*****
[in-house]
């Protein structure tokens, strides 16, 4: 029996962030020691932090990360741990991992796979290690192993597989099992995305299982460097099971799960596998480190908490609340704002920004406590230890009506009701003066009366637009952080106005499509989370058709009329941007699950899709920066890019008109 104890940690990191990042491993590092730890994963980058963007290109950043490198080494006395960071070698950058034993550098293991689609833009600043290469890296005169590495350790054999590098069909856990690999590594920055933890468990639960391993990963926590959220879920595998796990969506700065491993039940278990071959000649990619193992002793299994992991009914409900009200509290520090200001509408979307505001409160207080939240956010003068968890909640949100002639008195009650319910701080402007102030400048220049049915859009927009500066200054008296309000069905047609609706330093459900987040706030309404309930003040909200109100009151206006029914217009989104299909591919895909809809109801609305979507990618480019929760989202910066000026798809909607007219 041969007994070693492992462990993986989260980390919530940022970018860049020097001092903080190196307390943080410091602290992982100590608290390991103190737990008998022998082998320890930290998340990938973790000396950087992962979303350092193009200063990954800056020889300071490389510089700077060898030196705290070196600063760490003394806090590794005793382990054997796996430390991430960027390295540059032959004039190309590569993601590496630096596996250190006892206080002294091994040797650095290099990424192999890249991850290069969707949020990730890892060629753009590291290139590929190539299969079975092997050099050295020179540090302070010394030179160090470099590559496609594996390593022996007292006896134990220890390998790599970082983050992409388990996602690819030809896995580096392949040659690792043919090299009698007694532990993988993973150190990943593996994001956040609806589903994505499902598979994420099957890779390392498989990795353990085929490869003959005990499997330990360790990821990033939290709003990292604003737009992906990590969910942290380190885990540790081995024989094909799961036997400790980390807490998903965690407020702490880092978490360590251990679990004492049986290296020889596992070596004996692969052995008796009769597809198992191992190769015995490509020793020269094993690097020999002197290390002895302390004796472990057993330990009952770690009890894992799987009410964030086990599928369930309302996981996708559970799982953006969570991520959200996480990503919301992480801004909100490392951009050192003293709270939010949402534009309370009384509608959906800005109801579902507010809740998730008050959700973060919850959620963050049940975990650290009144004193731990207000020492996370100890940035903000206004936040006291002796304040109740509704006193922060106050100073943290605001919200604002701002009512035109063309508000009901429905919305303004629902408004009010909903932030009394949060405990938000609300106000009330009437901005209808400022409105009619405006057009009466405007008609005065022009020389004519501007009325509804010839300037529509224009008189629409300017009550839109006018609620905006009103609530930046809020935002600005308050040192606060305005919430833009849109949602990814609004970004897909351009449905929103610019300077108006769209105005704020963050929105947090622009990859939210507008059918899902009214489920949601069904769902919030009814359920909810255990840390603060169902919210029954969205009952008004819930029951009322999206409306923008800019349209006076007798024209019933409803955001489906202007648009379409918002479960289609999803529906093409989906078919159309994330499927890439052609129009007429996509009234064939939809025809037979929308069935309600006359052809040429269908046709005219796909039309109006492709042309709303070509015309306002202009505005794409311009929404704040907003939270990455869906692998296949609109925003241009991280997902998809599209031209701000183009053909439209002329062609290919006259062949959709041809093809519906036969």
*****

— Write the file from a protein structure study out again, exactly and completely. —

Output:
[in-house]
């Protein structure tokens, strides 16, 4: 029996962030020691932090990360741990991992796979290690192993597989099992995305299982460097099971799960596998480190908490609340704002920004406590230890009506009701003066009366637009952080106005499509989370058709009329941007699950899709920066890019008109 104890940690990191990042491993590092730890994963980058963007290109950043490198080494006395960071070698950058034993550098293991689609833009600043290469890296005169590495350790054999590098069909856990690999590594920055933890468990639960391993990963926590959220879920595998796990969506700065491993039940278990071959000649990619193992002793299994992991009914409900009200509290520090200001509408979307505001409160207080939240956010003068968890909640949100002639008195009650319910701080402007102030400048220049049915859009927009500066200054008296309000069905047609609706330093459900987040706030309404309930003040909200109100009151206006029914217009989104299909591919895909809809109801609305979507990618480019929760989202910066000026798809909607007219 041969007994070693492992462990993986989260980390919530940022970018860049020097001092903080190196307390943080410091602290992982100590608290390991103190737990008998022998082998320890930290998340990938973790000396950087992962979303350092193009200063990954800056020889300071490389510089700077060898030196705290070196600063760490003394806090590794005793382990054997796996430390991430960027390295540059032959004039190309590569993601590496630096596996250190006892206080002294091994040797650095290099990424192999890249991850290069969707949020990730890892060629753009590291290139590929190539299969079975092997050099050295020179540090302070010394030179160090470099590559496609594996390593022996007292006896134990220890390998790599970082983050992409388990996602690819030809896995580096392949040659690792043919090299009698007694532990993988993973150190990943593996994001956040609806589903994505499902598979994420099957890779390392498989990795353990085929490869003959005990499997330990360790990821990033939290709003990292604003737009992906990590969910942290380190885990540790081995024989094909799961036997400790980390807490998903965690407020702490880092978490360590251990679990004492049986290296020889596992070596004996692969052995008796009769597809198992191992190769015995490509020793020269094993690097020999002197290390002895302390004796472990057993330990009952770690009890894992799987009410964030086990599928369930309302996981996708559970799982953006969570991520959200996480990503919301992480801004909100490392951009050192003293709270939010949402534009309370009384509608959906800005109801579902507010809740998730008050959700973060919850959620963050049940975990650290009144004193731990207000020492996370100890940035903000206004936040006291002796304040109740509704006193922060106050100073943290605001919200604002701002009512035109063309508000009901429905919305303004629902408004009010909903932030009394949060405990938000609300106000009330009437901005209808400022409105009619405006057009009466405007008609005065022009020389004519501007009325509804010839300037529509224009008189629409300017009550839109006018609620905006009103609530930046809020935002600005308050040192606060305005919430833009849109949602990814609004970004897909351009449905929103610019300077108006769209105005704020963050929105947090622009990859939210507008059918899902009214489920949601069904769902919030009814359920909810255990840390603060169902919210029954969205009952008004819930029951009322999206409306923008800019349209006076007798024209019933409803955001489906202007648009379409918002479960289609999803529906093409989906078919159309994330499927890439052609129009007429996509009234064939939809025809037979929308069935309600006359052809040429269908046709005219796909039309109006492709042309709303070509015309306002202009505005794409311009929404704040907003939270990455869906692998296949609109925003241009991280997902998809599209031209701000183009053909439209002329062609290919006259062949959709041809093809519906036969």